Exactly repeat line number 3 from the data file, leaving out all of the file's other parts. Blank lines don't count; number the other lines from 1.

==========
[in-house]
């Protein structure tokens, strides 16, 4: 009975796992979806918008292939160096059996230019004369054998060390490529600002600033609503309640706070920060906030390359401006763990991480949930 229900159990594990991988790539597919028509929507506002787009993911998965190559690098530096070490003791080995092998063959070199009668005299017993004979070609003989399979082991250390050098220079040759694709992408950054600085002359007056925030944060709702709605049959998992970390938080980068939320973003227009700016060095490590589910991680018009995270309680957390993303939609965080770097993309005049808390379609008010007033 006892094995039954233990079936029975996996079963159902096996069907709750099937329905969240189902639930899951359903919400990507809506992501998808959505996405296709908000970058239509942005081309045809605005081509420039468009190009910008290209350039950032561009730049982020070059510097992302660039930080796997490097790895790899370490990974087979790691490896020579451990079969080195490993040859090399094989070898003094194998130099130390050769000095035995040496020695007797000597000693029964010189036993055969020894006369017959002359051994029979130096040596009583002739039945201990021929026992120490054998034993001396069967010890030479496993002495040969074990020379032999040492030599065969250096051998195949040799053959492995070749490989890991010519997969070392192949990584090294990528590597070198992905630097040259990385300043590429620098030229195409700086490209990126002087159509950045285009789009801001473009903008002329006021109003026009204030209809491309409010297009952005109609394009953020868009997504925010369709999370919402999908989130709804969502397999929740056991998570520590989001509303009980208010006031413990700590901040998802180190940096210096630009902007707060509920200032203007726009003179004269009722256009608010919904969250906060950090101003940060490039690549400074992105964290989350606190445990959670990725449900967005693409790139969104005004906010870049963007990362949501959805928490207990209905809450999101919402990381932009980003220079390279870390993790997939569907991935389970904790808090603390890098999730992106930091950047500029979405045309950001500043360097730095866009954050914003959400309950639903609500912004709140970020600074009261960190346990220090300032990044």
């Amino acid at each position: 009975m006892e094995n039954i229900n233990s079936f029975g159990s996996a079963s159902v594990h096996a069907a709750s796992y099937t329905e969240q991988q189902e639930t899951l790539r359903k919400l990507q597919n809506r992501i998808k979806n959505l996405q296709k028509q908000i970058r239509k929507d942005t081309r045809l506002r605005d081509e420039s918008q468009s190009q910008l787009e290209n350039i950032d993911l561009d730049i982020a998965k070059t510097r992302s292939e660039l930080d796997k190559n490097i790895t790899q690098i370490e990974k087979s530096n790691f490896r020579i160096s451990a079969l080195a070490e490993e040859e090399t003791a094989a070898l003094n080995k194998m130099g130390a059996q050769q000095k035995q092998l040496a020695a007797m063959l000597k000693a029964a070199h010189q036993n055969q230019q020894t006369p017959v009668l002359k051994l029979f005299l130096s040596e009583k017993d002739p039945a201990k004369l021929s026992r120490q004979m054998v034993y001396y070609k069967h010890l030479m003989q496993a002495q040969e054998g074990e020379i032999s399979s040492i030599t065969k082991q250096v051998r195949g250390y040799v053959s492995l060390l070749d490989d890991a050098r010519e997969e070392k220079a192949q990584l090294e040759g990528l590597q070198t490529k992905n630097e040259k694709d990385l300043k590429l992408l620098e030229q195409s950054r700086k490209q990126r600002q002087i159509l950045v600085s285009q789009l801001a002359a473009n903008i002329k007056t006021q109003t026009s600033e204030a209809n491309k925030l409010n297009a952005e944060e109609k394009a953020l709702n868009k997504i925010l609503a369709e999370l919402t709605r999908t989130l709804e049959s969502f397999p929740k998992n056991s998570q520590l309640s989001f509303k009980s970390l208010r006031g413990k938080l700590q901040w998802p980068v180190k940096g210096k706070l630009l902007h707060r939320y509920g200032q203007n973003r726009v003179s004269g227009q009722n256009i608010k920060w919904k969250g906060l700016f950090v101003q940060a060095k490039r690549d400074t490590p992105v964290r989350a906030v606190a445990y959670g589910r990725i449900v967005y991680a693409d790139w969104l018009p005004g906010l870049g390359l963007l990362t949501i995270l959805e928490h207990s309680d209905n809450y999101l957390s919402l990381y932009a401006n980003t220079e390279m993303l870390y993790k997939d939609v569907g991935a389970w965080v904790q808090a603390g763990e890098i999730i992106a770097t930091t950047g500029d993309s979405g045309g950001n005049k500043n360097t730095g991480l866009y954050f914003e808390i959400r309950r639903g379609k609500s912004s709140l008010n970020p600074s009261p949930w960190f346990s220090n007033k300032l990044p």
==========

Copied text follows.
């Amino acid at each position: 009975m006892e094995n039954i229900n233990s079936f029975g159990s996996a079963s159902v594990h096996a069907a709750s796992y099937t329905e969240q991988q189902e639930t899951l790539r359903k919400l990507q597919n809506r992501i998808k979806n959505l996405q296709k028509q908000i970058r239509k929507d942005t081309r045809l506002r605005d081509e420039s918008q468009s190009q910008l787009e290209n350039i950032d993911l561009d730049i982020a998965k070059t510097r992302s292939e660039l930080d796997k190559n490097i790895t790899q690098i370490e990974k087979s530096n790691f490896r020579i160096s451990a079969l080195a070490e490993e040859e090399t003791a094989a070898l003094n080995k194998m130099g130390a059996q050769q000095k035995q092998l040496a020695a007797m063959l000597k000693a029964a070199h010189q036993n055969q230019q020894t006369p017959v009668l002359k051994l029979f005299l130096s040596e009583k017993d002739p039945a201990k004369l021929s026992r120490q004979m054998v034993y001396y070609k069967h010890l030479m003989q496993a002495q040969e054998g074990e020379i032999s399979s040492i030599t065969k082991q250096v051998r195949g250390y040799v053959s492995l060390l070749d490989d890991a050098r010519e997969e070392k220079a192949q990584l090294e040759g990528l590597q070198t490529k992905n630097e040259k694709d990385l300043k590429l992408l620098e030229q195409s950054r700086k490209q990126r600002q002087i159509l950045v600085s285009q789009l801001a002359a473009n903008i002329k007056t006021q109003t026009s600033e204030a209809n491309k925030l409010n297009a952005e944060e109609k394009a953020l709702n868009k997504i925010l609503a369709e999370l919402t709605r999908t989130l709804e049959s969502f397999p929740k998992n056991s998570q520590l309640s989001f509303k009980s970390l208010r006031g413990k938080l700590q901040w998802p980068v180190k940096g210096k706070l630009l902007h707060r939320y509920g200032q203007n973003r726009v003179s004269g227009q009722n256009i608010k920060w919904k969250g906060l700016f950090v101003q940060a060095k490039r690549d400074t490590p992105v964290r989350a906030v606190a445990y959670g589910r990725i449900v967005y991680a693409d790139w969104l018009p005004g906010l870049g390359l963007l990362t949501i995270l959805e928490h207990s309680d209905n809450y999101l957390s919402l990381y932009a401006n980003t220079e390279m993303l870390y993790k997939d939609v569907g991935a389970w965080v904790q808090a603390g763990e890098i999730i992106a770097t930091t950047g500029d993309s979405g045309g950001n005049k500043n360097t730095g991480l866009y954050f914003e808390i959400r309950r639903g379609k609500s912004s709140l008010n970020p600074s009261p949930w960190f346990s220090n007033k300032l990044p």